Reflections of '#SayHerName: An Evening of Arts & Action'
After performance: Justice for our sisters, daughters, mothers and loved ones up above
Photo: Frances Garrett (right) uplifts daughter Michelle Cusseaux. After being diagnosed with HIV in 92, Frances Garrett rose to be a notable health advocate, founding the African American Hispanic Health Education Resource Center. Tragedy struck in Aug. 2014 when Frances' eldest daughter Michelle Cusseaux was killed at close range by a Phoenix police officer who had been called to escort her to a mental health facility. Frances marched her daughter's casket through city's downtown. Her continued efforts led to reform, with Phoenix creating mental health advisory board and adding police crisis intervention team
Spoken word activist and unapologetically Black artist Kamil Oshundara's (right) performance raised the roof. Kamil is an Isa (priestess) of Shango in her indigenous tradition, Yoruba.
The talented Tina Meeks (left) sings "Me and You Against the World" during ACT 1: LIFE in front of screen collage showing victims
Recording artist Nailah Porter (left), a self-described 'global citizen committed to joy', beautifully sang "Strange Fruit" during ACT 11: LOSS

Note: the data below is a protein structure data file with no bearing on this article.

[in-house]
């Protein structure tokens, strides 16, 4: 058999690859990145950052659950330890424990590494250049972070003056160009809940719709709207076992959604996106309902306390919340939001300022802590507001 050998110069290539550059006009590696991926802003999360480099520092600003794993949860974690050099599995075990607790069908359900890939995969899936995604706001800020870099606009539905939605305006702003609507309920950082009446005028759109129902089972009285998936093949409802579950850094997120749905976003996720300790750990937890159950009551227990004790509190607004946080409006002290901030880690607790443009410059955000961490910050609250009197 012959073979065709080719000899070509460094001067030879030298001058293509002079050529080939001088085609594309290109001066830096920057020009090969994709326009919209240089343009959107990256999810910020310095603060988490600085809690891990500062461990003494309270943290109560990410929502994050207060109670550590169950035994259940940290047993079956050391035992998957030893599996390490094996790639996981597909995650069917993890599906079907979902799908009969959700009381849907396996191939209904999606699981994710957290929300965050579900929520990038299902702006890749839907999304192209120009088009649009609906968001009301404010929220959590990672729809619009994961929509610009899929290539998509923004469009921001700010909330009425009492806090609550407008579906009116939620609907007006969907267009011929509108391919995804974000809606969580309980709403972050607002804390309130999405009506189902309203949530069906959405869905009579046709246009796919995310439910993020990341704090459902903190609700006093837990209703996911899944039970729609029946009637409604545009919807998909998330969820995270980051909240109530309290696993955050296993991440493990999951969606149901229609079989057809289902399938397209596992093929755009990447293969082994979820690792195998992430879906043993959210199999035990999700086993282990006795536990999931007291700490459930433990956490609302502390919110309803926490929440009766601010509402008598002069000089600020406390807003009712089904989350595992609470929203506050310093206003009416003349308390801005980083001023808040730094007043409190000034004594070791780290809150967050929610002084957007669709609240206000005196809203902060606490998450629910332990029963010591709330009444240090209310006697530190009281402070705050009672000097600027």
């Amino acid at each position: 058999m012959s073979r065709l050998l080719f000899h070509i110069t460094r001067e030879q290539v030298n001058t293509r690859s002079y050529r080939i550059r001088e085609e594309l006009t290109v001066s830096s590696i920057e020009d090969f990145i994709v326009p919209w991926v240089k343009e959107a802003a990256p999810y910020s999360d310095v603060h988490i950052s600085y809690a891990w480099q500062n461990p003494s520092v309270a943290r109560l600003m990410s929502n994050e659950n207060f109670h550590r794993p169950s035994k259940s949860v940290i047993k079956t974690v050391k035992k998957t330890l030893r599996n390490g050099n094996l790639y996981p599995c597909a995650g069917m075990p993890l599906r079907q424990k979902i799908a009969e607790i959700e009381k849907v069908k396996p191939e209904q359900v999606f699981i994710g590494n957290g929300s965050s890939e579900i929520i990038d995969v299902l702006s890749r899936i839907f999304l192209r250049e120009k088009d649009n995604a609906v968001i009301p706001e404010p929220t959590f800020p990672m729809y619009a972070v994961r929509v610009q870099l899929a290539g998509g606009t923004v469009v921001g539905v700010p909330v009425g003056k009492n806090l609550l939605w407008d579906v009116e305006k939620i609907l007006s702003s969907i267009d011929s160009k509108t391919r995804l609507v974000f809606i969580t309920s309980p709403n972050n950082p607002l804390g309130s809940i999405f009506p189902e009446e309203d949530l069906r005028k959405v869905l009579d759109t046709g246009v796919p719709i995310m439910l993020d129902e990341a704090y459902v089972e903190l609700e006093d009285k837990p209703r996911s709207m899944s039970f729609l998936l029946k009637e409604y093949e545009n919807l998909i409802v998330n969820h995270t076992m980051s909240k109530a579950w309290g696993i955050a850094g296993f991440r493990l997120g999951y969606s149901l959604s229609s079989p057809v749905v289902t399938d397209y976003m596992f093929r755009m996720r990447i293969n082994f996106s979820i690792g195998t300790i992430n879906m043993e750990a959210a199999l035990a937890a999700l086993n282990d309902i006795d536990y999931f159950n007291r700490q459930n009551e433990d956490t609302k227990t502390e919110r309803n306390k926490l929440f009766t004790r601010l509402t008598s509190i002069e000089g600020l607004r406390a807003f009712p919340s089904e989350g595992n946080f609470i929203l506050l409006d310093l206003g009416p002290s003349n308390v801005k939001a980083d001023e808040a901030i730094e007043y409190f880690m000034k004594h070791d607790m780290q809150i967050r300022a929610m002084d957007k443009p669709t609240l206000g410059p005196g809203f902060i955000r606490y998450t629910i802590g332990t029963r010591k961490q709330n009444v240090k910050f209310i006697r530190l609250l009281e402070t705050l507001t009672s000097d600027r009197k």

(Photo right) Radio host Laura Flanders, left, hosted event's Talk Back portion and photographer Paula Allen, right, helped document evening's special moments
Black Lives Matter co-founder and artist Patrisse Cullors leads audience in Assata Shakur closing chant: "It is our duty to fight for our freedom. It is our duty to win. We must love each other and support each other. We have nothing to lose but our chains."
(Left) Following evenings three act performance was Talk Back, a panel featuring the family members of Black women victimized by police brutality speaking about their experiences and loved ones. Panelists included (left to right) Vicki Mcadory, Auntie-Momma to India Beatty, Rhanda Dormeus, Mother of Korryn Gaines' and Maria Moore, Sister of Kayla Moore. Hosted by Laura Flanders. Vicki McaDory emailed us the following, “On March 19, 2016, my niece, who I helped raised, and loved as a daughter, was murdered in cold blood by Norfolk Virginia Police. India Beaty was 25. Her death was a result of FIVE bullets entering her body from her rear and side body. She never even saw who her assassins were. Yet she so called posed a threat to the cowards holding a license and a desire to take an innocent life. Please, anyone who can explain the justice in this...you have my full attention”
L.A. based poet Douglas Kearney (right), who teaches African American studies at CalArts, read "The Black Woman's Tear Monger"
|Photo from Rekia Boyd vigil at Union Square, NYC
Last month's candlelight vigil for Chyna Gibson at Louis Armstrong Park, New Orleans